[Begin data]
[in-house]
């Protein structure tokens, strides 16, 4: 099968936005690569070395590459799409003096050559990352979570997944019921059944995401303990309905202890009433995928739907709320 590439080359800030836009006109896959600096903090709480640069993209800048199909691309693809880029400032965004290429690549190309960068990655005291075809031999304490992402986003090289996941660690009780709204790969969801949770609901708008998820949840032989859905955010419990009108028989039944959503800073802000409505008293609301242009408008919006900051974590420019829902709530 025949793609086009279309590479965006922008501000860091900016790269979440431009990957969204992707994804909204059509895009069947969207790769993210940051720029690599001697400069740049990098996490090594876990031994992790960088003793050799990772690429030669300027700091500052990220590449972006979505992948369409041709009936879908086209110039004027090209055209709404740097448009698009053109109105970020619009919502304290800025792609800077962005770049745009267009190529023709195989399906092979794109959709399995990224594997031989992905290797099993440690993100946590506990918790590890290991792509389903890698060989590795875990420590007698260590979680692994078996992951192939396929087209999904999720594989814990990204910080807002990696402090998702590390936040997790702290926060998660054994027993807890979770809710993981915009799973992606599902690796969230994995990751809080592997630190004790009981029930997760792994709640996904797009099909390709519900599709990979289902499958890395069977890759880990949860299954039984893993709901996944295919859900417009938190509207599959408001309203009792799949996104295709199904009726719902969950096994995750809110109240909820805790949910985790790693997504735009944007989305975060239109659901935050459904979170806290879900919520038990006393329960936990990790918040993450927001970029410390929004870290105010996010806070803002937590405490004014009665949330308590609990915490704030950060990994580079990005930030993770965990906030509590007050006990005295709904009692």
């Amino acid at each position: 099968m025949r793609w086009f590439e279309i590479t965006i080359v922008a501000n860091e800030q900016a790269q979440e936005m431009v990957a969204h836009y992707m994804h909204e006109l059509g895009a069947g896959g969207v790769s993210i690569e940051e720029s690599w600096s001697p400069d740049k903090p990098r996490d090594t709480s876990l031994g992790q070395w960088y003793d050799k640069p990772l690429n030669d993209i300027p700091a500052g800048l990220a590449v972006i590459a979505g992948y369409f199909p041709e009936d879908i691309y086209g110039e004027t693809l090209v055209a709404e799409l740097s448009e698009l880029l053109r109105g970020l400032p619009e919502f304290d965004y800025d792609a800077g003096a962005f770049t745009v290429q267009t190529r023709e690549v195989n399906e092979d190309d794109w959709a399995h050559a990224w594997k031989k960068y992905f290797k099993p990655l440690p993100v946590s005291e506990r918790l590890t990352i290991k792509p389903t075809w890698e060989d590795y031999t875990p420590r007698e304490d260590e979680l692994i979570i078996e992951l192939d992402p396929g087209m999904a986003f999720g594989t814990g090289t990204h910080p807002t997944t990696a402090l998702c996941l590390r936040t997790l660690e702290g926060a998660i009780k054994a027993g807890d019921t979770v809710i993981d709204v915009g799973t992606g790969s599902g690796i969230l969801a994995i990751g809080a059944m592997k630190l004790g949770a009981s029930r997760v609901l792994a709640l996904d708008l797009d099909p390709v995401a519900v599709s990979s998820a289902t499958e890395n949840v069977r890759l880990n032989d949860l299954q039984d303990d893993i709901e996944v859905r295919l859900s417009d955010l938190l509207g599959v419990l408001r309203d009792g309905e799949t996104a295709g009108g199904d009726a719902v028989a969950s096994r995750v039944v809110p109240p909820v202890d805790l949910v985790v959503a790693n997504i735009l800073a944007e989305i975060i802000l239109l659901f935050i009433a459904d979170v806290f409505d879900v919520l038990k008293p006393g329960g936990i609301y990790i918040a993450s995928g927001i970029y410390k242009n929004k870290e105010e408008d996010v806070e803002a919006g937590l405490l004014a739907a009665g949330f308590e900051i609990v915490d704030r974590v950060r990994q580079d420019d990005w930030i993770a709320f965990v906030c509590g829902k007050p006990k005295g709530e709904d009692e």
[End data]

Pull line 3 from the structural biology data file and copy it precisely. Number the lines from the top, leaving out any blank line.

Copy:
């Amino acid at each position: 099968m025949r793609w086009f590439e279309i590479t965006i080359v922008a501000n860091e800030q900016a790269q979440e936005m431009v990957a969204h836009y992707m994804h909204e006109l059509g895009a069947g896959g969207v790769s993210i690569e940051e720029s690599w600096s001697p400069d740049k903090p990098r996490d090594t709480s876990l031994g992790q070395w960088y003793d050799k640069p990772l690429n030669d993209i300027p700091a500052g800048l990220a590449v972006i590459a979505g992948y369409f199909p041709e009936d879908i691309y086209g110039e004027t693809l090209v055209a709404e799409l740097s448009e698009l880029l053109r109105g970020l400032p619009e919502f304290d965004y800025d792609a800077g003096a962005f770049t745009v290429q267009t190529r023709e690549v195989n399906e092979d190309d794109w959709a399995h050559a990224w594997k031989k960068y992905f290797k099993p990655l440690p993100v946590s005291e506990r918790l590890t990352i290991k792509p389903t075809w890698e060989d590795y031999t875990p420590r007698e304490d260590e979680l692994i979570i078996e992951l192939d992402p396929g087209m999904a986003f999720g594989t814990g090289t990204h910080p807002t997944t990696a402090l998702c996941l590390r936040t997790l660690e702290g926060a998660i009780k054994a027993g807890d019921t979770v809710i993981d709204v915009g799973t992606g790969s599902g690796i969230l969801a994995i990751g809080a059944m592997k630190l004790g949770a009981s029930r997760v609901l792994a709640l996904d708008l797009d099909p390709v995401a519900v599709s990979s998820a289902t499958e890395n949840v069977r890759l880990n032989d949860l299954q039984d303990d893993i709901e996944v859905r295919l859900s417009d955010l938190l509207g599959v419990l408001r309203d009792g309905e799949t996104a295709g009108g199904d009726a719902v028989a969950s096994r995750v039944v809110p109240p909820v202890d805790l949910v985790v959503a790693n997504i735009l800073a944007e989305i975060i802000l239109l659901f935050i009433a459904d979170v806290f409505d879900v919520l038990k008293p006393g329960g936990i609301y990790i918040a993450s995928g927001i970029y410390k242009n929004k870290e105010e408008d996010v806070e803002a919006g937590l405490l004014a739907a009665g949330f308590e900051i609990v915490d704030r974590v950060r990994q580079d420019d990005w930030i993770a709320f965990v906030c509590g829902k007050p006990k005295g709530e709904d009692e």